The Jesuit mission to enslaved Africans founded in 1605 in Cartagena de las Indias is amongst the most extraordinary religious developments of early colonial Latin America. By the time Alonso de Sandoval, S.J. and Pedro Claver, S.J. began their work to baptize and catechize the thousands of slaves who passed through Cartagena’s port each year, the Society of Jesus had already established a global missionary enterprise, including an extensive network of communication amongst its missionaries and colleges. Amidst this intramissionary context, Sandoval wrote De instauranda Aethiopum salute—a treatise informed largely by these annual letters, personal correspondences, and interactions with the diverse multitudes of people who could be encountered in this early colonial cosmopolitan city—aimed at promoting the necessity of African salvation. From East Asia to Latin America, Jesuits followed the example of their apostolic missionary, Francis Xavier, to bring the Catholic faith to non-Christian peoples. Through De instauranda and the Catholic Church’s collected testimony for the sainthood of Claver, we see how Sandoval and Claver, like other Jesuits of the time, arose as innovative and unique missionaries, adapting to their context while attempting to model the Jesuit missionary spirit. In doing so, this article posits, the historical-religious context of the early modern Atlantic world and global Jesuit missions influenced Sandoval and Claver to accompany enslaved Africans as a missionary theology. Full article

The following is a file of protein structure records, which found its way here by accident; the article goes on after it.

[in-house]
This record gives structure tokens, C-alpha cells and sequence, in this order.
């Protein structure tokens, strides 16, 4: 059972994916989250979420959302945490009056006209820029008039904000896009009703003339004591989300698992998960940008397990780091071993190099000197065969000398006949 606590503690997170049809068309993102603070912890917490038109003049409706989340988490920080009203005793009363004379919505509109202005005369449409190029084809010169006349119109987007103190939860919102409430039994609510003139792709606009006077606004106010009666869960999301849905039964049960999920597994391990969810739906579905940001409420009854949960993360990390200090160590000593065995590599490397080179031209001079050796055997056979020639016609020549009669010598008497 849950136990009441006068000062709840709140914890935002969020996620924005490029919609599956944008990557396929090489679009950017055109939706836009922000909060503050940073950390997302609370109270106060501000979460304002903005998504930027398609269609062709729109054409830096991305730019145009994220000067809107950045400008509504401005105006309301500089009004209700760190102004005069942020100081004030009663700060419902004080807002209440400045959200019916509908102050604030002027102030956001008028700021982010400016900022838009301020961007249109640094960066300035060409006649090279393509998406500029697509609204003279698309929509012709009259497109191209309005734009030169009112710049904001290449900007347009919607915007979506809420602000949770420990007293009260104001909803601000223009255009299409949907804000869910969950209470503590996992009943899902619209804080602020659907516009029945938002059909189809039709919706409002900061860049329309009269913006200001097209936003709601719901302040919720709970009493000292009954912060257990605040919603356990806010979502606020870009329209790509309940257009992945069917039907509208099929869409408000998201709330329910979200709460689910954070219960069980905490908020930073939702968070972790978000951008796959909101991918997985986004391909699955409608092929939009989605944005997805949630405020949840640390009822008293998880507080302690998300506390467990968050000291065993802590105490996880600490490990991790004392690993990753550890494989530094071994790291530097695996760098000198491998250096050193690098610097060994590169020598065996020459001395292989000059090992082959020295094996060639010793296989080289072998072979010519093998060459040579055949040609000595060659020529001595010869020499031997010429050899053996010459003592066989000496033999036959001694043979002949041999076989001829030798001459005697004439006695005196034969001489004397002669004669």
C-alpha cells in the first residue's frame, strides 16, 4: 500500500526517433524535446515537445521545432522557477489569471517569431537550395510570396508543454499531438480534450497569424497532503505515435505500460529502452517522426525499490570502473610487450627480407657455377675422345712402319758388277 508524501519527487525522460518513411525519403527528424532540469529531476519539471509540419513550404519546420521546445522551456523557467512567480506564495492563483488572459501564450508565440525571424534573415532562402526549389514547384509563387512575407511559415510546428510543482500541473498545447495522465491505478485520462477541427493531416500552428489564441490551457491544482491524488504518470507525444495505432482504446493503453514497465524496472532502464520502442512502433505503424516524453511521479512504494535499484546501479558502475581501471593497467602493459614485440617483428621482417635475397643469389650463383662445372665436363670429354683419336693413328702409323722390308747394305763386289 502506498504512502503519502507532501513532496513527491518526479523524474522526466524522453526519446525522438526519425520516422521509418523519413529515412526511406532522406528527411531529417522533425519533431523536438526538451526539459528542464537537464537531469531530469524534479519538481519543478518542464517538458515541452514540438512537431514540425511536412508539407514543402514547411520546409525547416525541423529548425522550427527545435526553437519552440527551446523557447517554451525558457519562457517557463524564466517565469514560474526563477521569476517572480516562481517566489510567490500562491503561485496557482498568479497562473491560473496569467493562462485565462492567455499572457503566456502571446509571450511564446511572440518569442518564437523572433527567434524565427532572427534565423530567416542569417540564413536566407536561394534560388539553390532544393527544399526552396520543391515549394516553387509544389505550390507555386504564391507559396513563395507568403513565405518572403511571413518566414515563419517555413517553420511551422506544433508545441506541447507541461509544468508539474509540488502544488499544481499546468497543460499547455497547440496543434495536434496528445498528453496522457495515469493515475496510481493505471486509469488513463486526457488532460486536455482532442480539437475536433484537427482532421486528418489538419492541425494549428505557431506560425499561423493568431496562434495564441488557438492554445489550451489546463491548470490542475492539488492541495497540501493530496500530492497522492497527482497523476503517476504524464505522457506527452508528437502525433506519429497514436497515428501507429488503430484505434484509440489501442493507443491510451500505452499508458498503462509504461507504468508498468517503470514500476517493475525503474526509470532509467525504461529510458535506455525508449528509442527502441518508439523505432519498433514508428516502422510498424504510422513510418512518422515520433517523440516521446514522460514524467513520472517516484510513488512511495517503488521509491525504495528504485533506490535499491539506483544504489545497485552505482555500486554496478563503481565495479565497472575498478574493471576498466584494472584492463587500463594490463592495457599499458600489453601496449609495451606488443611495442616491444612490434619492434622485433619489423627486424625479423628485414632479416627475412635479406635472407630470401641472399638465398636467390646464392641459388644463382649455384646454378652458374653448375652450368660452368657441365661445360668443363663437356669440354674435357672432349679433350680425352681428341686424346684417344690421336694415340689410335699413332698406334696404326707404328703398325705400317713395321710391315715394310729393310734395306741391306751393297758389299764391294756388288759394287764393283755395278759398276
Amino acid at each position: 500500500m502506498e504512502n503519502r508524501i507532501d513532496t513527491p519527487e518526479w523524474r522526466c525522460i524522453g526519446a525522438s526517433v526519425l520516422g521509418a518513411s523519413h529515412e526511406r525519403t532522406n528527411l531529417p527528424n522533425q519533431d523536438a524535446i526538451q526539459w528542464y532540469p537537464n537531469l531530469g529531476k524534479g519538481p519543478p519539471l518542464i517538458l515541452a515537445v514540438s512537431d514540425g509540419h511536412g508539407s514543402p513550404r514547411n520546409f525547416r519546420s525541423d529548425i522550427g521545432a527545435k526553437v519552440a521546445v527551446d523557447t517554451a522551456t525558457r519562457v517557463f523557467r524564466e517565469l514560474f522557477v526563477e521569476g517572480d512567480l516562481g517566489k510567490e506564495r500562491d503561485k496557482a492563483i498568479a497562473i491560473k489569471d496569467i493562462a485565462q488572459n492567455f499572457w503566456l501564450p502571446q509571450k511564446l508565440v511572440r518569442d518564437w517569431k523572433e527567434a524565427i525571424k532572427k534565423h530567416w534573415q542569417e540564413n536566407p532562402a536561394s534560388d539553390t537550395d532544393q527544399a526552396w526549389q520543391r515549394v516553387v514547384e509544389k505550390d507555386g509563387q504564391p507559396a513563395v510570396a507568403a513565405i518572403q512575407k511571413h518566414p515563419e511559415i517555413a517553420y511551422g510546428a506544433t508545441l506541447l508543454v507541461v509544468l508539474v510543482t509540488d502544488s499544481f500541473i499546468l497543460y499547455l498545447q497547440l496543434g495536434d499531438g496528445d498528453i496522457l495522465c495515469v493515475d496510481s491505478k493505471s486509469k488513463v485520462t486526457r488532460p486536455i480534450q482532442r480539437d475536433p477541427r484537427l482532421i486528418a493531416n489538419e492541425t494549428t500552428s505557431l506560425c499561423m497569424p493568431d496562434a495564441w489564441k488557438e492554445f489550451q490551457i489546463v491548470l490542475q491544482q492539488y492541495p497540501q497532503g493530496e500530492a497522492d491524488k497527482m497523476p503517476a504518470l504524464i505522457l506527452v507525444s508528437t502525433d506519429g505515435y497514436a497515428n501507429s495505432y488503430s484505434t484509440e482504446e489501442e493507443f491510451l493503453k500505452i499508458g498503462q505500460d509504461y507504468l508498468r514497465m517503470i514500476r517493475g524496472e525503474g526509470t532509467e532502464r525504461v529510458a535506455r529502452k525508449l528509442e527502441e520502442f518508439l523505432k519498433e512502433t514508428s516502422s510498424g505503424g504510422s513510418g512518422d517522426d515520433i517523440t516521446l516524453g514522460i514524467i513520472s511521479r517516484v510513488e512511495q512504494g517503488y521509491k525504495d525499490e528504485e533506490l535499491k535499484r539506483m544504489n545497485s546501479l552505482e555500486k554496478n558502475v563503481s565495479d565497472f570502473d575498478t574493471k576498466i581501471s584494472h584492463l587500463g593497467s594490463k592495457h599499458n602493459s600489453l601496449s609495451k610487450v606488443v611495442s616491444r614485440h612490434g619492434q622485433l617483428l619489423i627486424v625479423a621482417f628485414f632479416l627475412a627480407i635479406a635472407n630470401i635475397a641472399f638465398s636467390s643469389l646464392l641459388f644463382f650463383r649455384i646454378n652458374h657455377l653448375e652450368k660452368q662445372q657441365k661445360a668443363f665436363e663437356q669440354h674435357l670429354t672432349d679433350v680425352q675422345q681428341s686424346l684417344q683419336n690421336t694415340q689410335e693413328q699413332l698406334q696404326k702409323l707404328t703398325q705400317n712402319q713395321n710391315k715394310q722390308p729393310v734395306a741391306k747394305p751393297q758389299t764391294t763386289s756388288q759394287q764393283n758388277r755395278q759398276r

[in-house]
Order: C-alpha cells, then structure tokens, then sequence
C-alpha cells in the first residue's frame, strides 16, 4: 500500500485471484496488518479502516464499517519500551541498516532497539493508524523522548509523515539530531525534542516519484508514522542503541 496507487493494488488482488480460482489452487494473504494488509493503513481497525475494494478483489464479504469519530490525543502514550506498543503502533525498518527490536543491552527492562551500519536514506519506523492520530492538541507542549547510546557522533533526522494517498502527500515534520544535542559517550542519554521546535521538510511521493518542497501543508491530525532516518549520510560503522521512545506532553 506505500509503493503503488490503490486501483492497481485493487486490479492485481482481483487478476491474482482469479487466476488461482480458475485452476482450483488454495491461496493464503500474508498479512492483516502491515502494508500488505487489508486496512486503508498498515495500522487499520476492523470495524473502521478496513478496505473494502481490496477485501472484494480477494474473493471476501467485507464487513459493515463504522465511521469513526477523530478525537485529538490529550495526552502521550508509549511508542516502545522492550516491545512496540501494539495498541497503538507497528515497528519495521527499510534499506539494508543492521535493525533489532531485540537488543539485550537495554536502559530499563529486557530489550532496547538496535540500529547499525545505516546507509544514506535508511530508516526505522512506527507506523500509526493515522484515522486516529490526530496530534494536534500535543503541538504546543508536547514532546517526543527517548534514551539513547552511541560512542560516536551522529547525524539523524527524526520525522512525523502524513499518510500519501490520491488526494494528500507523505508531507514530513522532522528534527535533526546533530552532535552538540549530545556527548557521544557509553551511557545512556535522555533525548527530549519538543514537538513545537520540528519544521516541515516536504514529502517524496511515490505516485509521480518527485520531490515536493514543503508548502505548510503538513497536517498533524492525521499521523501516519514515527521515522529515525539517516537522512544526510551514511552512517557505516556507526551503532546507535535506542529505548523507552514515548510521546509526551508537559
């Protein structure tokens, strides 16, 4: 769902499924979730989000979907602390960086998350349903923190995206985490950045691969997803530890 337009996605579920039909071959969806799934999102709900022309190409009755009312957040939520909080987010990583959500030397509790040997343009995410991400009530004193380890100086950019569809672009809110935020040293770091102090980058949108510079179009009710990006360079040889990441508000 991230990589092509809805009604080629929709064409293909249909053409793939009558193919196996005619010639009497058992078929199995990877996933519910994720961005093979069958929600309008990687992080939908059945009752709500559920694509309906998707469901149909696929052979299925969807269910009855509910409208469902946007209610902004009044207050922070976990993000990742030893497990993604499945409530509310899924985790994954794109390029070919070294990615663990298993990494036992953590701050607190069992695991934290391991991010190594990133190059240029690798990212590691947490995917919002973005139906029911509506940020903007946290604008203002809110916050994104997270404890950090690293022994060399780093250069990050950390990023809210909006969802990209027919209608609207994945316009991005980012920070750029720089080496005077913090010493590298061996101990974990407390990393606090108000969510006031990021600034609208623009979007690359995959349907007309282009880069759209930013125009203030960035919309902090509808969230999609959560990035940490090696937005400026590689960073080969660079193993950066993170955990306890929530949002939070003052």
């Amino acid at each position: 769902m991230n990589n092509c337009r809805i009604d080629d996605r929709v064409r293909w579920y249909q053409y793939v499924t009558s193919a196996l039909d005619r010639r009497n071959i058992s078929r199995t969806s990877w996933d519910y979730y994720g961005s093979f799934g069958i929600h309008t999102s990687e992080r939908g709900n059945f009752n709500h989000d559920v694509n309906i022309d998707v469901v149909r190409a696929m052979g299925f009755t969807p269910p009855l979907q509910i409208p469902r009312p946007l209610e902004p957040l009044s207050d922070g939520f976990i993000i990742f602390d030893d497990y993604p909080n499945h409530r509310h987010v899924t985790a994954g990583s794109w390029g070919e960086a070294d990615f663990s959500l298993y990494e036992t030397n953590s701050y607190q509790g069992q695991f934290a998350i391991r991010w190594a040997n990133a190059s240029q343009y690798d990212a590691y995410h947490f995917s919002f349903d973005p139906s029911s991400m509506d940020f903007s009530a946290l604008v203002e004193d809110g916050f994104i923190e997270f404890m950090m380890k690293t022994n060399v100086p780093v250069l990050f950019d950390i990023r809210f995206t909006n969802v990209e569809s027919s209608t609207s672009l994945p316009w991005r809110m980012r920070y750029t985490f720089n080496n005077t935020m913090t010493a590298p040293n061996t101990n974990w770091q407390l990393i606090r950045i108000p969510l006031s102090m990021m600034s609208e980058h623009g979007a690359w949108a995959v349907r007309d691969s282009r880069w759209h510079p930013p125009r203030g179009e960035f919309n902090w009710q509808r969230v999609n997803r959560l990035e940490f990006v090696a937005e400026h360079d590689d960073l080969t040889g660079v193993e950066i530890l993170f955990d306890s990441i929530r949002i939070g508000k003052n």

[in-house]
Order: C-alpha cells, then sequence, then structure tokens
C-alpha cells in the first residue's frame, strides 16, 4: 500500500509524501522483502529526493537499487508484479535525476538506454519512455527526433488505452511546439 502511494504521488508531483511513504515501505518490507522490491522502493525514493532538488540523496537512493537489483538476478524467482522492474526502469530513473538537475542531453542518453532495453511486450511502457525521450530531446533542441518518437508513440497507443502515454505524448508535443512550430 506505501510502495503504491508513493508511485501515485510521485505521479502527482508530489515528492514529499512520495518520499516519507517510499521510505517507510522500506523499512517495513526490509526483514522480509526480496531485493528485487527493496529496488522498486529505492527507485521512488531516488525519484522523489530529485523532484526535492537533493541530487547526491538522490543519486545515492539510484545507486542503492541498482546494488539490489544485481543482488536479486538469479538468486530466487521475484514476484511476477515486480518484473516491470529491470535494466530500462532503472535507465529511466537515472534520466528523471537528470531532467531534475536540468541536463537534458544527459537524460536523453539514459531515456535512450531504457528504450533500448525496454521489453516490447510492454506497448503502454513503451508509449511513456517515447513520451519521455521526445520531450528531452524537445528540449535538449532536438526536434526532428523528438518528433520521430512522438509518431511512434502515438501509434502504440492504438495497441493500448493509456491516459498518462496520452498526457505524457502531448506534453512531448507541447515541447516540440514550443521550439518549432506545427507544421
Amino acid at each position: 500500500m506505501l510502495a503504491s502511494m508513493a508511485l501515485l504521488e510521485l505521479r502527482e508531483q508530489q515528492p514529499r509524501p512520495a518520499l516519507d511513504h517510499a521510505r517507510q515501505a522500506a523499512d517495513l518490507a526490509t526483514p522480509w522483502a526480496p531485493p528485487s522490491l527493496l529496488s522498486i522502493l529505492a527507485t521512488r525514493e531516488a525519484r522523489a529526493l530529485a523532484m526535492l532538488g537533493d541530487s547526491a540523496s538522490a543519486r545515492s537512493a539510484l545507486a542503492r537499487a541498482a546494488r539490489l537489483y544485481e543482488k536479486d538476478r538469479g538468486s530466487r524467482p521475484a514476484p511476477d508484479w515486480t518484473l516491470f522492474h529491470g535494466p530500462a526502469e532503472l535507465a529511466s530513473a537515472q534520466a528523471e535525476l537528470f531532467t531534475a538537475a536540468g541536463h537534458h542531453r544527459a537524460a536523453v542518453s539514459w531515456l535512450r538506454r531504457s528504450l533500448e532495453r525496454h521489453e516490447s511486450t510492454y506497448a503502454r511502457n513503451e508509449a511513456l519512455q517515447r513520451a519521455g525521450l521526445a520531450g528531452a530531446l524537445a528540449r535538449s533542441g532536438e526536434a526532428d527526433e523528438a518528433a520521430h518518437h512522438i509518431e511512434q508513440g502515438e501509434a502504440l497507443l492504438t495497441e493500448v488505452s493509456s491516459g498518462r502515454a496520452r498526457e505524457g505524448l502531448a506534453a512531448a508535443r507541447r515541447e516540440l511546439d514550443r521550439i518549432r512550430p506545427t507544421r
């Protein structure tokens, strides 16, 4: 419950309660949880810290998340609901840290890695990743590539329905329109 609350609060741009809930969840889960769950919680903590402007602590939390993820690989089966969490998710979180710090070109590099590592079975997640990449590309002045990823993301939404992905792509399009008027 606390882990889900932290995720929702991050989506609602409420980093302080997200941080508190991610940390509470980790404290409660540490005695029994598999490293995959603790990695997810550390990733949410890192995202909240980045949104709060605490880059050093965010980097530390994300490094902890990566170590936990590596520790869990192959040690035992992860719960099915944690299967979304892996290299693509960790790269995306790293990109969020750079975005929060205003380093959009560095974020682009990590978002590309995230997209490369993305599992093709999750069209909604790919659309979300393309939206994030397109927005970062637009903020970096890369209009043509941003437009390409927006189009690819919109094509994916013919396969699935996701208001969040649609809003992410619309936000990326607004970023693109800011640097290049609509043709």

Article
The Prophet and the Poet: Richard Shaull and the Shaping of Rubem Alves’s Liberative Theopoetics
Religions 2021, 12(4), 251; https://doi.org/10.3390/rel12040251 - 02 Apr 2021